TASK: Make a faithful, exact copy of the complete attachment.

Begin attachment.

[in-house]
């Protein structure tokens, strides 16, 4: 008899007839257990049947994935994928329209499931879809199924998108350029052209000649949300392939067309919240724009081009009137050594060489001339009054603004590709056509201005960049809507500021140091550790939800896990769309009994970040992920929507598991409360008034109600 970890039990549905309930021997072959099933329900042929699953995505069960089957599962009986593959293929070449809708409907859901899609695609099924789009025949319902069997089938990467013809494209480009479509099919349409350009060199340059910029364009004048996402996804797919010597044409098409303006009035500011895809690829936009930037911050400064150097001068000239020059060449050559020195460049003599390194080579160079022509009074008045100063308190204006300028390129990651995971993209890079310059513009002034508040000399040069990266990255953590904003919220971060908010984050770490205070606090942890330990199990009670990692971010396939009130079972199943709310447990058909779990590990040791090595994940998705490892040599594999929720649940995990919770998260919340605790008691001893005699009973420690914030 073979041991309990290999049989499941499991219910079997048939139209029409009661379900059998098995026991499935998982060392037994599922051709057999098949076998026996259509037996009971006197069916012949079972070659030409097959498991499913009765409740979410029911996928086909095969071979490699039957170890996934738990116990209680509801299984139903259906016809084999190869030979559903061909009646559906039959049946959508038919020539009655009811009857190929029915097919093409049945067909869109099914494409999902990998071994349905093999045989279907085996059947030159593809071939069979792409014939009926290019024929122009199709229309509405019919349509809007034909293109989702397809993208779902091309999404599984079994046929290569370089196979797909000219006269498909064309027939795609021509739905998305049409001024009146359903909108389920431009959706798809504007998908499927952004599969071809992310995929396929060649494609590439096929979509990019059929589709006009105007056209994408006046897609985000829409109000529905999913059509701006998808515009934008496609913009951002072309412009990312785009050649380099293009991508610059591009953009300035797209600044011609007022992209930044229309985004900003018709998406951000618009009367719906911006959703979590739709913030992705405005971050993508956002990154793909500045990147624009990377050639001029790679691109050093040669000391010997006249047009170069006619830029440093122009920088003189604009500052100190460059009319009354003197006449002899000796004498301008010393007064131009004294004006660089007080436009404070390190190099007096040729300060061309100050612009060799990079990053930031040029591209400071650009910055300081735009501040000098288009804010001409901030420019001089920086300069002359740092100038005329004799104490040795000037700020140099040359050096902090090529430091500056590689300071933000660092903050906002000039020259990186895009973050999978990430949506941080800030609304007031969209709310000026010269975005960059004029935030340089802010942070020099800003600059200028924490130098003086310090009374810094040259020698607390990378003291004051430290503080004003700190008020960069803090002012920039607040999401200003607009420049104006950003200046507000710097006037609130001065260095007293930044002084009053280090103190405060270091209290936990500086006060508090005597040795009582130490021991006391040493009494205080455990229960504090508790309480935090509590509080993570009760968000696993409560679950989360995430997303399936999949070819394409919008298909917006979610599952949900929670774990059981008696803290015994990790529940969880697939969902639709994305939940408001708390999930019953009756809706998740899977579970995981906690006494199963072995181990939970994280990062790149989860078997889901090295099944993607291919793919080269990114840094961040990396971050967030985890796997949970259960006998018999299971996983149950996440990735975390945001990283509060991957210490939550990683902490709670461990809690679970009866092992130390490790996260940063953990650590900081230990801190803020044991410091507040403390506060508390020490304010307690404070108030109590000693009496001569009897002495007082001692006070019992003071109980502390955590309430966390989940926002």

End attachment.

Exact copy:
[in-house]
């Protein structure tokens, strides 16, 4: 008899007839257990049947994935994928329209499931879809199924998108350029052209000649949300392939067309919240724009081009009137050594060489001339009054603004590709056509201005960049809507500021140091550790939800896990769309009994970040992920929507598991409360008034109600 970890039990549905309930021997072959099933329900042929699953995505069960089957599962009986593959293929070449809708409907859901899609695609099924789009025949319902069997089938990467013809494209480009479509099919349409350009060199340059910029364009004048996402996804797919010597044409098409303006009035500011895809690829936009930037911050400064150097001068000239020059060449050559020195460049003599390194080579160079022509009074008045100063308190204006300028390129990651995971993209890079310059513009002034508040000399040069990266990255953590904003919220971060908010984050770490205070606090942890330990199990009670990692971010396939009130079972199943709310447990058909779990590990040791090595994940998705490892040599594999929720649940995990919770998260919340605790008691001893005699009973420690914030 073979041991309990290999049989499941499991219910079997048939139209029409009661379900059998098995026991499935998982060392037994599922051709057999098949076998026996259509037996009971006197069916012949079972070659030409097959498991499913009765409740979410029911996928086909095969071979490699039957170890996934738990116990209680509801299984139903259906016809084999190869030979559903061909009646559906039959049946959508038919020539009655009811009857190929029915097919093409049945067909869109099914494409999902990998071994349905093999045989279907085996059947030159593809071939069979792409014939009926290019024929122009199709229309509405019919349509809007034909293109989702397809993208779902091309999404599984079994046929290569370089196979797909000219006269498909064309027939795609021509739905998305049409001024009146359903909108389920431009959706798809504007998908499927952004599969071809992310995929396929060649494609590439096929979509990019059929589709006009105007056209994408006046897609985000829409109000529905999913059509701006998808515009934008496609913009951002072309412009990312785009050649380099293009991508610059591009953009300035797209600044011609007022992209930044229309985004900003018709998406951000618009009367719906911006959703979590739709913030992705405005971050993508956002990154793909500045990147624009990377050639001029790679691109050093040669000391010997006249047009170069006619830029440093122009920088003189604009500052100190460059009319009354003197006449002899000796004498301008010393007064131009004294004006660089007080436009404070390190190099007096040729300060061309100050612009060799990079990053930031040029591209400071650009910055300081735009501040000098288009804010001409901030420019001089920086300069002359740092100038005329004799104490040795000037700020140099040359050096902090090529430091500056590689300071933000660092903050906002000039020259990186895009973050999978990430949506941080800030609304007031969209709310000026010269975005960059004029935030340089802010942070020099800003600059200028924490130098003086310090009374810094040259020698607390990378003291004051430290503080004003700190008020960069803090002012920039607040999401200003607009420049104006950003200046507000710097006037609130001065260095007293930044002084009053280090103190405060270091209290936990500086006060508090005597040795009582130490021991006391040493009494205080455990229960504090508790309480935090509590509080993570009760968000696993409560679950989360995430997303399936999949070819394409919008298909917006979610599952949900929670774990059981008696803290015994990790529940969880697939969902639709994305939940408001708390999930019953009756809706998740899977579970995981906690006494199963072995181990939970994280990062790149989860078997889901090295099944993607291919793919080269990114840094961040990396971050967030985890796997949970259960006998018999299971996983149950996440990735975390945001990283509060991957210490939550990683902490709670461990809690679970009866092992130390490790996260940063953990650590900081230990801190803020044991410091507040403390506060508390020490304010307690404070108030109590000693009496001569009897002495007082001692006070019992003071109980502390955590309430966390989940926002």